Posts in "Elections" Category

An uncertain government, but a government at last

spain-parliament

This week marked the one-year anniversary of the provisional Spanish Government. On the 27th of October 2015, the Official Journal announced the dissolution of parliament and called for elections to be held on the 20th December. After two elections, it seems that by the end of the week, Spain will have at least a new Prime Minister, thanks to the abstention by the Socialist Party (PSOE).

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What’s next for Spain?

spanish-flag

The major Spanish parties can no longer use the regional elections in Galicia and the Basque country as an excuse for not forming a national government. The spotlight has been put on the weakened socialist party, as the citizens in both ‘communities’ have grown tired of seeing the parties failing to come to an agreement throughout the country.

On Sunday, 25 regional elections took place in two ‘communities’ characterised by very different political situations.

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Berlin 2016 – A state election with national impact

reichstag

Latest update from the German state election includes: SPD Mayor remains in office, Grand coalition lost voters’ trust, AfD attracted non voters, FDP back in Parliament, pirates out.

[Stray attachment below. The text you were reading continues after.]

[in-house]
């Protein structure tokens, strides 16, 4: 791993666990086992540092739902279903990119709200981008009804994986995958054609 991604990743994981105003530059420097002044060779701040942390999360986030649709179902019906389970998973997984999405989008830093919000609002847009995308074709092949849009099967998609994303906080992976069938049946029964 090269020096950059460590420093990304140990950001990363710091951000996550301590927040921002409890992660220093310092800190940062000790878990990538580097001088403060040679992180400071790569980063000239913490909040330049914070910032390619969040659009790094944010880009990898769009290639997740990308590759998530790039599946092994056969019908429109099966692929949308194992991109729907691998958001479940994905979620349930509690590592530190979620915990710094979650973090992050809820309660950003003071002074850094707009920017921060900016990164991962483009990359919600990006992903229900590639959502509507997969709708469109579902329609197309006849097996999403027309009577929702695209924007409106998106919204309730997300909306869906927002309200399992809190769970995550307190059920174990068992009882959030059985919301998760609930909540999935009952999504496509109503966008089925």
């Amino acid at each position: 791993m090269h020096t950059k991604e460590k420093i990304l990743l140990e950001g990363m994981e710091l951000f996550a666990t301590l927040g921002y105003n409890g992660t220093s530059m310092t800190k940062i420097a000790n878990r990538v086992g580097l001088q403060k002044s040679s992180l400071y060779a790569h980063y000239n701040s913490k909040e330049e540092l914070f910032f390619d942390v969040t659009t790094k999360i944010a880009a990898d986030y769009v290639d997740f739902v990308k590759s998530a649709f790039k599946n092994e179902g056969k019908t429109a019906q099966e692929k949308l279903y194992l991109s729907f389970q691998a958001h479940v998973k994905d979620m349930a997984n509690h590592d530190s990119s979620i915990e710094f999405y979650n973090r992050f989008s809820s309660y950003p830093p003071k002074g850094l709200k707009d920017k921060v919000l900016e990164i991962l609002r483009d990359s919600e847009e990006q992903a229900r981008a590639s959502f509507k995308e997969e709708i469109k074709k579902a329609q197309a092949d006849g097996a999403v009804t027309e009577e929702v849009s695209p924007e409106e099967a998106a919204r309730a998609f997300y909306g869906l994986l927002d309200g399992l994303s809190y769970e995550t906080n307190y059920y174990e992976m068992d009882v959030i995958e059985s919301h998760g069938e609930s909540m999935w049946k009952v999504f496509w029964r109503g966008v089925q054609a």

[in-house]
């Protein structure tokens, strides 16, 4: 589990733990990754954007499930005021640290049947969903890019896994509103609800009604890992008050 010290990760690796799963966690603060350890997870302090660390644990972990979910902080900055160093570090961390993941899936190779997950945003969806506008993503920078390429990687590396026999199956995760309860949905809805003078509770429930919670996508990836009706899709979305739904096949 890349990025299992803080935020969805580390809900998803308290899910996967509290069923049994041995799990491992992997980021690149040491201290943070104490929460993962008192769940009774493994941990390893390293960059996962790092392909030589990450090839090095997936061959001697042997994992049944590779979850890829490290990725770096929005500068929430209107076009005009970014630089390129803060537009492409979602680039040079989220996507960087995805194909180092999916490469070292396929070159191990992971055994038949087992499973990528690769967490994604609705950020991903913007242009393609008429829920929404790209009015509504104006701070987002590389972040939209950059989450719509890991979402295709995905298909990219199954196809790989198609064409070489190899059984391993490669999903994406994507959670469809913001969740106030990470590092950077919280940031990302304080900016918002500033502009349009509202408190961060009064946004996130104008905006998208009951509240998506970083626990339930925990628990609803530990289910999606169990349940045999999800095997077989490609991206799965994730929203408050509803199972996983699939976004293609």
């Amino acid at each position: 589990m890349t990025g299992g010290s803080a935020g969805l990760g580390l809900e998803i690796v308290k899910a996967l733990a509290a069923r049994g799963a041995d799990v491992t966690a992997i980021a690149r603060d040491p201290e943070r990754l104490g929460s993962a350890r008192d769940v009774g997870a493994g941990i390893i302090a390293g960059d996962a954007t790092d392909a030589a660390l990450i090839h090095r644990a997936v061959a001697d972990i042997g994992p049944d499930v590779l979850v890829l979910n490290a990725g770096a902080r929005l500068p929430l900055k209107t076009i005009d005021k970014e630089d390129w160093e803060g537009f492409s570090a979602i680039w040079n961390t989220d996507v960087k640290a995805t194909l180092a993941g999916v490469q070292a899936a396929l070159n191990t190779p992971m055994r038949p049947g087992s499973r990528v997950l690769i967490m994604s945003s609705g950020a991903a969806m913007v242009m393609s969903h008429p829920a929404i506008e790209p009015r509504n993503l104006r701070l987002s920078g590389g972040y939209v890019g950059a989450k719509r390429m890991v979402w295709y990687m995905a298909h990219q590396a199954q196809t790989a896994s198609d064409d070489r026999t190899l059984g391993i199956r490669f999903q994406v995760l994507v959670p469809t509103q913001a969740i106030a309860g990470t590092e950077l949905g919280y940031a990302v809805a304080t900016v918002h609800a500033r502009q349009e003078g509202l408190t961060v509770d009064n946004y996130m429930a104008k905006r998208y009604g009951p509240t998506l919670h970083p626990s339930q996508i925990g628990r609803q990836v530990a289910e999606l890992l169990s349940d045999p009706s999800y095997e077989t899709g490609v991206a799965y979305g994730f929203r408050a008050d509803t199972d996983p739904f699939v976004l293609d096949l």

Government parties suffer
The incumbent mayor Michael Müller and his SPD won the state elections with 21.6% of the votes. Müller succeeded the popular Klaus Wowereit in office in 2014 and governed in a grand coalition since. Both parties, the social democratic SPD and the conservative CDU, achieved their worst result in history in a Berlin state election. The Left Party and the Greens gained almost equal number of votes (15.6% and 15.2%), the liberal FDP re-enters the Parliament.

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Brussels Brexit Briefing – 2nd August

Westminster

As we enter the summer break in the UK and across Europe, Brexit fervour at last seems to be dying down.

The big news in the last week has been the appointment, by Commission President Jean-Claude Juncker, of former French Foreign Minister and EU Commissioner, Michel Barnier, to lead the EU’s Brexit negotiations. Mr Barnier, who led the Commission’s overhaul of EU banking laws in the aftermath of the 2008 financial meltdown, is already being seen as a provocative appointment by many in the UK media, given France’s firm stance on the UK’s future relationship with the EU.